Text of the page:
Meanwhile, Moses was getting fed up with his God-given duties, which were much heavier than the life to which he’d become accustomed (vv 10–15). Let’s talk about Moses for a minute. He’d spent forty years off by himself, just tending a few sheep, when God suddenly put him in charge of a nation of millions. It is truly a miracle that Moses’ head did not explode when he was leading those people. Now they’re grumbling, and Moses complains of carrying the burden of all those people. All the griping, and Moses says, “Lord, I did not ask for this!”

We also complain, fatigued from carrying our burdens. Right? We all come home from work or school and say how much that co-worker bugs us or that client is nuts or that teacher is too hard. Well, I don’t do this. I come home every night and tell Erica I had a perfect day because nothing ever goes wrong with me.

Next in the text God acted to help Moses, and Joshua get’s upset, because Joshua was a good Lutheran and he didn’t do well with change (vv 16, 24–28). Joshua was accustomed to the God-ordained order of his “boss,” Moses, being the unchallenged Big Cheese. Then God sends the Holy Spirit and seventy people start to prophecy. So Joshua tried to stop Eldad and Medad from prophesying, thinking it was a challenge to Moses. He thought he was helping Moses out, but he was misguided.

We do the same thing. We work hard to protect our turf, jealous of others and their gifts. There might be someone who really helps out at work but you fear they are more promotable than you are. There might be someone on your school team or band or club that is a great addition, but you think they are cramping your style. And this can happen here at church, too.

The moral to all this today is that God shows His people that He gives us every blessing that we need and sometimes change is necessary. But what we think will make our lives better and what HE thinks will make it better are often two different things. In the text, He doesn’t give better food (like the Israelites griped about), a vacation from duties (like Moses griped about), or confirmation of leadership (which Joshua griped about). God’s answer is to give greater life in the Spirit. God’s answer is to give us more of Himself.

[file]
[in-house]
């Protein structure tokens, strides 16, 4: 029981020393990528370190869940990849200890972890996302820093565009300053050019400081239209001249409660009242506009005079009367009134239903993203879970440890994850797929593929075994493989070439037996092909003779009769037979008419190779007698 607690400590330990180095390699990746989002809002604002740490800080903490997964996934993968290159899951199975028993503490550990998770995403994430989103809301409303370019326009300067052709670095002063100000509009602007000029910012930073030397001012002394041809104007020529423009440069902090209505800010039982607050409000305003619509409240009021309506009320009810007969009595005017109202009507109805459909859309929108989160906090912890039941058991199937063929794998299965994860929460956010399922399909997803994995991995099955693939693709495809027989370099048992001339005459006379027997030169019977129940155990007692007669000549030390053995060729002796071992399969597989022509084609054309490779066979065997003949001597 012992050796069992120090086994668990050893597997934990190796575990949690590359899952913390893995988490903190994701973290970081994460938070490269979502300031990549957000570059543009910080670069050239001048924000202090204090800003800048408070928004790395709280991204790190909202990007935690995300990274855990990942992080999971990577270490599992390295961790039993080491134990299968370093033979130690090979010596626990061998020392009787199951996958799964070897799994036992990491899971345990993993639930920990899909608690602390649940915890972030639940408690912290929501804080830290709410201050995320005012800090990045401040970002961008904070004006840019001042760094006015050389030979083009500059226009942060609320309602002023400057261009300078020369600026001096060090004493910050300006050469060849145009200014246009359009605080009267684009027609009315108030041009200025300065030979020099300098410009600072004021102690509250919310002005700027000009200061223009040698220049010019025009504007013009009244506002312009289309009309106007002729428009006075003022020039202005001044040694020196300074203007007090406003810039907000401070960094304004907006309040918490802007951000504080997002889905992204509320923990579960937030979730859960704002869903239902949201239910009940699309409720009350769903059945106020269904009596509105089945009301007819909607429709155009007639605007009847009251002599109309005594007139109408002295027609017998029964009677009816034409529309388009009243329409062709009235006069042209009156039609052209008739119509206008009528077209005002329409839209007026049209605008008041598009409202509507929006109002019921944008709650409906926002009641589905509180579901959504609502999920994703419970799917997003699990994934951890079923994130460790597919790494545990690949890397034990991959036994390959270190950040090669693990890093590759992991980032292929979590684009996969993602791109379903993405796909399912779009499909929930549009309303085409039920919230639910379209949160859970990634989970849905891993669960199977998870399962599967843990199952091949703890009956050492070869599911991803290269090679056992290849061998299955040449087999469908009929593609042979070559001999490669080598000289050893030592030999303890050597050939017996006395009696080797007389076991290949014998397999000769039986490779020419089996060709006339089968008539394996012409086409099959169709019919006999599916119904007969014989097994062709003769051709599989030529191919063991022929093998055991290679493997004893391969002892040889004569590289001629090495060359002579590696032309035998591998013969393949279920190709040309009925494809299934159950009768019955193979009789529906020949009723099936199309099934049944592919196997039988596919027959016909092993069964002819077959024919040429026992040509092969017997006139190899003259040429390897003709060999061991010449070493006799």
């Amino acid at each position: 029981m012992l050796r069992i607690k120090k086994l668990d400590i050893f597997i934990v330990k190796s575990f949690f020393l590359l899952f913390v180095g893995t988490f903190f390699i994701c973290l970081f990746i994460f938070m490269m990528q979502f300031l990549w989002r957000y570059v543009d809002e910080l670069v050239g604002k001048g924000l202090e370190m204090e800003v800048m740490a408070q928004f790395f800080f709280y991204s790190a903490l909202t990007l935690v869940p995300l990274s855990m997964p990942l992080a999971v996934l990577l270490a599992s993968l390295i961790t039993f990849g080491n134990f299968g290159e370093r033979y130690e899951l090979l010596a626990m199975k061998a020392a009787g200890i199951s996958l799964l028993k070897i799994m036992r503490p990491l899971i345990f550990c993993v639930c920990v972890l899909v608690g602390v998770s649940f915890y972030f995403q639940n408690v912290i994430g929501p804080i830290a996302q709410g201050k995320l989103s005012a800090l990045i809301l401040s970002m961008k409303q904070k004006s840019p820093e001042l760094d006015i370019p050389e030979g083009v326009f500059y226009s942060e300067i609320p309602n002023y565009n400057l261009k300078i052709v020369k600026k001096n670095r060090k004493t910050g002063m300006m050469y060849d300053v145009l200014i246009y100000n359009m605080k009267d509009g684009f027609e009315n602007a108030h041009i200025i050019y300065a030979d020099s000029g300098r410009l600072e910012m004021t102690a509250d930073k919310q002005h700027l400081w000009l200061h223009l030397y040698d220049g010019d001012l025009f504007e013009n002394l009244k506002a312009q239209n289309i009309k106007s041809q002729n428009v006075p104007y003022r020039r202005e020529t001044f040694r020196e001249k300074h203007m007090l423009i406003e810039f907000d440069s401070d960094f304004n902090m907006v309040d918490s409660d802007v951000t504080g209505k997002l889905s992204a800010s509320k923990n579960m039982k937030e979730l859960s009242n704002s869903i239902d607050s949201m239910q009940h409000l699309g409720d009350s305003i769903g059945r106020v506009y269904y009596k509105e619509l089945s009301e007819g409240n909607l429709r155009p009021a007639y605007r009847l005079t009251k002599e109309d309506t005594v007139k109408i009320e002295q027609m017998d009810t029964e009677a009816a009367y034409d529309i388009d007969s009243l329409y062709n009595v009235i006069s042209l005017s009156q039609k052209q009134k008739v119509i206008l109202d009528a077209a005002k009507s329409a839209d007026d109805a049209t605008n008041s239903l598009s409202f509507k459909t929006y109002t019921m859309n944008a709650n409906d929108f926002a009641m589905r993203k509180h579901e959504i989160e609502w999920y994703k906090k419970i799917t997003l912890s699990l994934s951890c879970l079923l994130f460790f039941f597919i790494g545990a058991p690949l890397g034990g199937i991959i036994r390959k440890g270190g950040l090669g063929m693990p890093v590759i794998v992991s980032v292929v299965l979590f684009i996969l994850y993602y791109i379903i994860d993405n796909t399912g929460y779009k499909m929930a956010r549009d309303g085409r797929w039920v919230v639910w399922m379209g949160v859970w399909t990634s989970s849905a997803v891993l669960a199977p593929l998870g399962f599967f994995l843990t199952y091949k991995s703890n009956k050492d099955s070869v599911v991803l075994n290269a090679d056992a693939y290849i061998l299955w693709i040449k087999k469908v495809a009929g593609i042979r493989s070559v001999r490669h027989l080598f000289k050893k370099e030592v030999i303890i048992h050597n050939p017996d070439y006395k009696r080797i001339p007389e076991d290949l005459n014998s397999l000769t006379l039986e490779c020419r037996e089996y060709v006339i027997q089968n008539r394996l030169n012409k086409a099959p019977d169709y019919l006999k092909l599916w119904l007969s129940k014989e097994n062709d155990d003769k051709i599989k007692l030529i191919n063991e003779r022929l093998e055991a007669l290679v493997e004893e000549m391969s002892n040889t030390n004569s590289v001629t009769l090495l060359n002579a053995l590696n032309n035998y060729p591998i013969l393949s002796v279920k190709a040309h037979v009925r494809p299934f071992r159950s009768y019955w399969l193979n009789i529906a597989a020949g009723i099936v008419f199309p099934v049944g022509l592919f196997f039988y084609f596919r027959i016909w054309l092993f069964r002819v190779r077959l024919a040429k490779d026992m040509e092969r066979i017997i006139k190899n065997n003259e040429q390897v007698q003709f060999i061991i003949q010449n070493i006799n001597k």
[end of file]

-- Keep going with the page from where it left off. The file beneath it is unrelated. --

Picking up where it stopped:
He did it by putting His Spirit on seventy elders. Everyone in this text is griping because they think they know better than God. God disagrees. He tells the Israelites No better food! The manna to which they were accustomed was already quite tasty (vv 7–8). (He did give them quail but He gave it to them so they would get sick of that too.) He told Moses No Time Off! But then He gave Moses Spirit-filled men to help him. He told Joshua No Need to Turf-Protect! The Spirit works in manners well beyond what we are used to (v 29).
And God shows us that He what He gives us is better than what we ask for. Life is more than food, having it easy at work, affirmations that “You’re the man!” It’s more than getting the latest iPhone or Samsung Galaxy. It’s more than protecting your turf.

God gives more than “stuff. He gives LIFE. Life is given by the Spirit, “the Lord and giver of life” (Nicene Creed). That life is the life earned for all people when the One who gives the Spirit, the eternal Son of God, laid down His life on the cross, died and rose again. No one is accustomed to gaining life by losing it, but that’s exactly what Jesus did—for Israel, for Moses, for Joshua, for us who through the Holy Spirit believe in Him.

So why do we spend so much time griping? Right? Let’s just pause our lives here for one moment, and be reminded by the Good Lord, that we are Blessed. That we are Loved. That we are Forgiven. That we are Saved. All given to us by our heavenly Father who loved us enough to also give us His Son to die and rise for us. So no more griping. Let’s switch to praising and thanking!

Amen.